(To actuate
the magnets)
Dynami c Si gnal
(2000 Hz
loop rate)
FIGURE 2. Setup block diagram. Multi-processor architecture enables high speed controller implementation.
The input-output interface and controller is imple-
mented in FPGA on the myRIO. The Hall sensor
signals are read at 250 kHz and low-pass ltered with
a 256-pt. moving average (MA) lter. The control
loop runs at 100 kHz generating a control eort sig-
nal in response to position error. The control eort
signal commands the on-board linear power amplier
to drive current through the PCB coils to actuate the
magnets. The user interface and dynamic signal an-
alyzer enabling measurement of Bode plots run on
the real-time processor, while waveform visualization
and spectral analysis execute on the Host-PC.
The T-beam with a pair of PMs located at each end
of the T as seen in Fig. 1can be most simply modeled
as a fourth-order dynamical system. The plant mod-
eling for the system is described in [1]. The modeling
assumptions and resulting dynamic equations are re-
produced here for completeness.
To simplify the modeling of the system, we make the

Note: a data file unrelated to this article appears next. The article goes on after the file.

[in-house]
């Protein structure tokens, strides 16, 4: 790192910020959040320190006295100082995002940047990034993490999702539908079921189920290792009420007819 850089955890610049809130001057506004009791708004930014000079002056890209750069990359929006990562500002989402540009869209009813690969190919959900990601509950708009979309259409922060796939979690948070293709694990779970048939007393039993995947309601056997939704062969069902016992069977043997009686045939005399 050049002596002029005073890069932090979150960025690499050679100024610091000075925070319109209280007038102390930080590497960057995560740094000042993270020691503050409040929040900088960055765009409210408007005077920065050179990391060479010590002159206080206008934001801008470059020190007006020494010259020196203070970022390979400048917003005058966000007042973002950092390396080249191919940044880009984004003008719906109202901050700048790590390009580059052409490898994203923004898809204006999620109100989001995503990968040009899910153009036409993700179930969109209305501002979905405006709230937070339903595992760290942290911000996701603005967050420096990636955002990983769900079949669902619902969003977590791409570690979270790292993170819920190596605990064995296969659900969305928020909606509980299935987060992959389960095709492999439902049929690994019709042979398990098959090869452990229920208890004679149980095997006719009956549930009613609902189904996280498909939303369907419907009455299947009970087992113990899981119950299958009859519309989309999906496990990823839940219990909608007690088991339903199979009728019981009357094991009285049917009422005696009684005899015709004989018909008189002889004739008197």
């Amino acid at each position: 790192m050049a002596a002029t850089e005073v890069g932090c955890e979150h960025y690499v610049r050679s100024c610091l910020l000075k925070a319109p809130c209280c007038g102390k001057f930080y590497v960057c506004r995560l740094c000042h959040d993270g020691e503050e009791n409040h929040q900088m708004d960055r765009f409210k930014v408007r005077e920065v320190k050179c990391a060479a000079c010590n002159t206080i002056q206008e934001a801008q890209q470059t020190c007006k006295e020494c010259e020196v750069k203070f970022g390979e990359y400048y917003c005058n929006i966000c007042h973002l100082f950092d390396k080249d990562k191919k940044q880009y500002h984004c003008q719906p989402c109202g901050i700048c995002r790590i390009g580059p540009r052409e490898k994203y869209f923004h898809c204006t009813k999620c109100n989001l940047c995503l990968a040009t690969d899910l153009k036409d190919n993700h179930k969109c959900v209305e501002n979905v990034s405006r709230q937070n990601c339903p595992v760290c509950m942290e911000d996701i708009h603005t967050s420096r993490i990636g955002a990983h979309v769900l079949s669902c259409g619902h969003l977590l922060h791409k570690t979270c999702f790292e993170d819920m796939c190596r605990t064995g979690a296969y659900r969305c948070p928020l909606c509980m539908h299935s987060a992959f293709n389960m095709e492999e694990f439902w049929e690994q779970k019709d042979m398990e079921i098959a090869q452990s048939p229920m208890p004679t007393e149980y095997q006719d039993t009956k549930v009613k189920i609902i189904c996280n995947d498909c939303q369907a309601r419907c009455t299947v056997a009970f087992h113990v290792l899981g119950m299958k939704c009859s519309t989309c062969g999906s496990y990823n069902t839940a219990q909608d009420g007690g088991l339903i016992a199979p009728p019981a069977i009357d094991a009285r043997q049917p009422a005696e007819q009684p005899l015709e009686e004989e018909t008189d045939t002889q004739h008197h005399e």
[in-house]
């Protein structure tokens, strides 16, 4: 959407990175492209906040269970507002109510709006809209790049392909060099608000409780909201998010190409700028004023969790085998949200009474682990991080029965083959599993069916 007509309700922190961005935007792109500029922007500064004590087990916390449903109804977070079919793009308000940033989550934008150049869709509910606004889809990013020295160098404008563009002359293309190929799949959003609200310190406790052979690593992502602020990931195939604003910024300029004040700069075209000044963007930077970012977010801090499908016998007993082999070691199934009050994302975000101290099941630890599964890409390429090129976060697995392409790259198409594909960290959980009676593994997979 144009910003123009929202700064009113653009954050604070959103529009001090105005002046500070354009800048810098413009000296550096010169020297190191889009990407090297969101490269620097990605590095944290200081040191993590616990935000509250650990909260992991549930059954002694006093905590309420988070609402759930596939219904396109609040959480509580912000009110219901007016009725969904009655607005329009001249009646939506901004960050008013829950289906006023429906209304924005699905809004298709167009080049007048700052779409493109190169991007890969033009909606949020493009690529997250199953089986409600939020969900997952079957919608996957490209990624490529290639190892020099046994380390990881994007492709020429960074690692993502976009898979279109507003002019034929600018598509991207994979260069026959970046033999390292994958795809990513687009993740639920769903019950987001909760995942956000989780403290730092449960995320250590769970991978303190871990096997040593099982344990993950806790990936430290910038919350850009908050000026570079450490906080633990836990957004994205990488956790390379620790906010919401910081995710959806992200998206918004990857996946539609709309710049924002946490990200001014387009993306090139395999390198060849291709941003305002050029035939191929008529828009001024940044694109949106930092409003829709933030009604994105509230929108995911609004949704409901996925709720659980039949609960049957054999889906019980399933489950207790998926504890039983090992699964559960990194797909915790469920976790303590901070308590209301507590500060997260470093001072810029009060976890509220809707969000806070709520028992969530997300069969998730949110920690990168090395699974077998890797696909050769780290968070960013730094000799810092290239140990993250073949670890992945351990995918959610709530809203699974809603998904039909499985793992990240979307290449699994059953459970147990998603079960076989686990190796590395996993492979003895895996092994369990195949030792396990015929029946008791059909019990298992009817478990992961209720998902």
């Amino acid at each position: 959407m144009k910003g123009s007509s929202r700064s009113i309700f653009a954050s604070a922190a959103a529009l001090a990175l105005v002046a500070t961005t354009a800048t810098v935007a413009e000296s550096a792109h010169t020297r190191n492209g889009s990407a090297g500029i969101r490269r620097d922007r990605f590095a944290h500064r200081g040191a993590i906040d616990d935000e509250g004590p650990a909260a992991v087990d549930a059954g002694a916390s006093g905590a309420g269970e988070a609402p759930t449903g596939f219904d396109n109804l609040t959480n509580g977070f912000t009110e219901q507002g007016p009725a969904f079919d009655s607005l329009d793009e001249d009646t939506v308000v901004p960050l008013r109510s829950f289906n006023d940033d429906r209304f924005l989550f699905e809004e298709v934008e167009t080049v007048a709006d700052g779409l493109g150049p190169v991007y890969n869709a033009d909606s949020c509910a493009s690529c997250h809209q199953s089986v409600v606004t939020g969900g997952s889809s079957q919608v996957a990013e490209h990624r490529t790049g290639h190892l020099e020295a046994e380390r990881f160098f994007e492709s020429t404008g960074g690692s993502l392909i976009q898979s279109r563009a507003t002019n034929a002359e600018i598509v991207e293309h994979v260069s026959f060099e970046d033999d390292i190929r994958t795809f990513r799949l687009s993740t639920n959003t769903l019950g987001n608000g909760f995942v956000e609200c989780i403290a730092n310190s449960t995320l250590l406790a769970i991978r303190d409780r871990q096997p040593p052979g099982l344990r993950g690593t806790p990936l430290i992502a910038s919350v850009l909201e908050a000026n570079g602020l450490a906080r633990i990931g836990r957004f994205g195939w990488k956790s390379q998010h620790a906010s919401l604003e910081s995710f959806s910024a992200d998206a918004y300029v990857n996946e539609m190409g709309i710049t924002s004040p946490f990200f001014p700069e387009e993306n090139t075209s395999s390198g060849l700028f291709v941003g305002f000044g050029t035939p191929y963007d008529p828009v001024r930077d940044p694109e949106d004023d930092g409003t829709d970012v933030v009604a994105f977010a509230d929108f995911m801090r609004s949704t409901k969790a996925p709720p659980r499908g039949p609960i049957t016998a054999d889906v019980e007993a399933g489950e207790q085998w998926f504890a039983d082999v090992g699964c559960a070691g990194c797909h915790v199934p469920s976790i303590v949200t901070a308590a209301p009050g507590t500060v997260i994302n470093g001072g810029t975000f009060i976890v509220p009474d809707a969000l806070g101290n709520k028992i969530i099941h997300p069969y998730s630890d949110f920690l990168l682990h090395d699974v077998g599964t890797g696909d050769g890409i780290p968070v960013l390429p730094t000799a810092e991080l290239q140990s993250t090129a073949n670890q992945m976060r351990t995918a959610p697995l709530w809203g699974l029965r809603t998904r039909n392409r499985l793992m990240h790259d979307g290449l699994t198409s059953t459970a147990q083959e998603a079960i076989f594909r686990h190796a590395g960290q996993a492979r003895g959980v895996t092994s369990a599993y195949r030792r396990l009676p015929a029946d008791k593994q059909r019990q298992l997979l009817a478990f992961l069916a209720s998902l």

following assumptions: the PMs move in the vertical
direction with small displacements relative to their
distance from the coils; the power ampliers driving
the actuator coils are linear and have no signicant
dynamics within position loop bandwidth; the actua-
tor coils have small inductance which has a negligible
eect on the circuit dynamics. Resolving the vertical
PM measurements coil actuation into a transformed
coordinate system of bend and twist makes the rst
two lumped modes at 11 Hz and 32 Hz independent
in each direction.
The dynamic equations resulting from the lumped
parameter model with respect to the decoupled bend
(zc) and twist (θx) coordinates are as follows. Ta-
ble 1denes the modeling parameters used in the
following equations:
The moment of inertia I, bending stiness kb, and
twisting stiness ktof the T-beam are dened as
I= 2mL2, kb=3E
30.21 t
To get the state-space model of the system, de-
ne x= [zc,˙zc, θx,˙
θx]T,u= [uz, uθx]T, and
y= [zc, θx]T, which gives
x=Ax +Bu
0 1 0 0
mRc0 0
0 0 0 1
0 0 kt
0 0
0 0
C=1 0 0 0
0 0 1 0
The coordinate transformation matrix used to get
zcand θxfrom the Hall sensor (sensitivity, SHall )
measurements [V] at each PM is:
Hall 1/2 1/2
Magnitude [abs]
Bend direction
Frequency [Hz]
Phase [deg]
plant model
plant meas.
RR model